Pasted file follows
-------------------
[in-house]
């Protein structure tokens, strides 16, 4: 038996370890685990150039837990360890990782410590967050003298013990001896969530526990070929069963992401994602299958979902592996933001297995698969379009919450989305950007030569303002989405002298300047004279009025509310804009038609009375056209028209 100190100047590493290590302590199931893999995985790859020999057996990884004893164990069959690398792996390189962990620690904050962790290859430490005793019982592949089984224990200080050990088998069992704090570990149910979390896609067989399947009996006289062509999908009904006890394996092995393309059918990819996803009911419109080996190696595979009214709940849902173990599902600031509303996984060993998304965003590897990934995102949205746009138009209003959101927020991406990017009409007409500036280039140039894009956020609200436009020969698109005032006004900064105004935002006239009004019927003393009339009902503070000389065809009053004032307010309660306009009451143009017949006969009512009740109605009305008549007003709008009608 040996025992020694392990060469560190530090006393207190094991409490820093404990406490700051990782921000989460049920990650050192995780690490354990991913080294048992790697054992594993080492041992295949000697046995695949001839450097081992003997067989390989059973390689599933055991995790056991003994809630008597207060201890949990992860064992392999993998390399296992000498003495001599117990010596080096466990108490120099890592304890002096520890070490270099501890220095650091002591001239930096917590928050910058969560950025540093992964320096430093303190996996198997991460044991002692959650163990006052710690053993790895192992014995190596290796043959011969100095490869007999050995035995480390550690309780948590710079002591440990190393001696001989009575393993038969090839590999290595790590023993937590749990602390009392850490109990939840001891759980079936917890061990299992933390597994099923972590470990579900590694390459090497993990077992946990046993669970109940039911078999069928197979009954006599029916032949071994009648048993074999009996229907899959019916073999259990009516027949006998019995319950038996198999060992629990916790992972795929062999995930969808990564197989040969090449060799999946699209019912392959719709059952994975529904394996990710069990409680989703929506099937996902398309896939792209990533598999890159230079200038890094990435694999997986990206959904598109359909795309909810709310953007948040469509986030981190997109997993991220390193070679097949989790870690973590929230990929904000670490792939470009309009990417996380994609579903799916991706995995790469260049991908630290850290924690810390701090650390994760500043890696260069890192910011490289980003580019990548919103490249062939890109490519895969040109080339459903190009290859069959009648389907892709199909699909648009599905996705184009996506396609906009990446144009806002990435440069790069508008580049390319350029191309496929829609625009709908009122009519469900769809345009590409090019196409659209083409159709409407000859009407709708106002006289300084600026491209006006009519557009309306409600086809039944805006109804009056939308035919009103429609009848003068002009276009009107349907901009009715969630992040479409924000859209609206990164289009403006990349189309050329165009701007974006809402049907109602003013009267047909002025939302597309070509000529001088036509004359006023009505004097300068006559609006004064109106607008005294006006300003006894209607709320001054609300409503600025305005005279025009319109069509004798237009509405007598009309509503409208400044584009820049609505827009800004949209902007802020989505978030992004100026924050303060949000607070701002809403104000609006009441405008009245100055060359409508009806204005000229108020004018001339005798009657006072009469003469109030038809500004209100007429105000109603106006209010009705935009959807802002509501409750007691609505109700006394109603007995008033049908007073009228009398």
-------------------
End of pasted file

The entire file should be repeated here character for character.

[in-house]
């Protein structure tokens, strides 16, 4: 038996370890685990150039837990360890990782410590967050003298013990001896969530526990070929069963992401994602299958979902592996933001297995698969379009919450989305950007030569303002989405002298300047004279009025509310804009038609009375056209028209 100190100047590493290590302590199931893999995985790859020999057996990884004893164990069959690398792996390189962990620690904050962790290859430490005793019982592949089984224990200080050990088998069992704090570990149910979390896609067989399947009996006289062509999908009904006890394996092995393309059918990819996803009911419109080996190696595979009214709940849902173990599902600031509303996984060993998304965003590897990934995102949205746009138009209003959101927020991406990017009409007409500036280039140039894009956020609200436009020969698109005032006004900064105004935002006239009004019927003393009339009902503070000389065809009053004032307010309660306009009451143009017949006969009512009740109605009305008549007003709008009608 040996025992020694392990060469560190530090006393207190094991409490820093404990406490700051990782921000989460049920990650050192995780690490354990991913080294048992790697054992594993080492041992295949000697046995695949001839450097081992003997067989390989059973390689599933055991995790056991003994809630008597207060201890949990992860064992392999993998390399296992000498003495001599117990010596080096466990108490120099890592304890002096520890070490270099501890220095650091002591001239930096917590928050910058969560950025540093992964320096430093303190996996198997991460044991002692959650163990006052710690053993790895192992014995190596290796043959011969100095490869007999050995035995480390550690309780948590710079002591440990190393001696001989009575393993038969090839590999290595790590023993937590749990602390009392850490109990939840001891759980079936917890061990299992933390597994099923972590470990579900590694390459090497993990077992946990046993669970109940039911078999069928197979009954006599029916032949071994009648048993074999009996229907899959019916073999259990009516027949006998019995319950038996198999060992629990916790992972795929062999995930969808990564197989040969090449060799999946699209019912392959719709059952994975529904394996990710069990409680989703929506099937996902398309896939792209990533598999890159230079200038890094990435694999997986990206959904598109359909795309909810709310953007948040469509986030981190997109997993991220390193070679097949989790870690973590929230990929904000670490792939470009309009990417996380994609579903799916991706995995790469260049991908630290850290924690810390701090650390994760500043890696260069890192910011490289980003580019990548919103490249062939890109490519895969040109080339459903190009290859069959009648389907892709199909699909648009599905996705184009996506396609906009990446144009806002990435440069790069508008580049390319350029191309496929829609625009709908009122009519469900769809345009590409090019196409659209083409159709409407000859009407709708106002006289300084600026491209006006009519557009309306409600086809039944805006109804009056939308035919009103429609009848003068002009276009009107349907901009009715969630992040479409924000859209609206990164289009403006990349189309050329165009701007974006809402049907109602003013009267047909002025939302597309070509000529001088036509004359006023009505004097300068006559609006004064109106607008005294006006300003006894209607709320001054609300409503600025305005005279025009319109069509004798237009509405007598009309509503409208400044584009820049609505827009800004949209902007802020989505978030992004100026924050303060949000607070701002809403104000609006009441405008009245100055060359409508009806204005000229108020004018001339005798009657006072009469003469109030038809500004209100007429105000109603106006209010009705935009959807802002509501409750007691609505109700006394109603007995008033049908007073009228009398």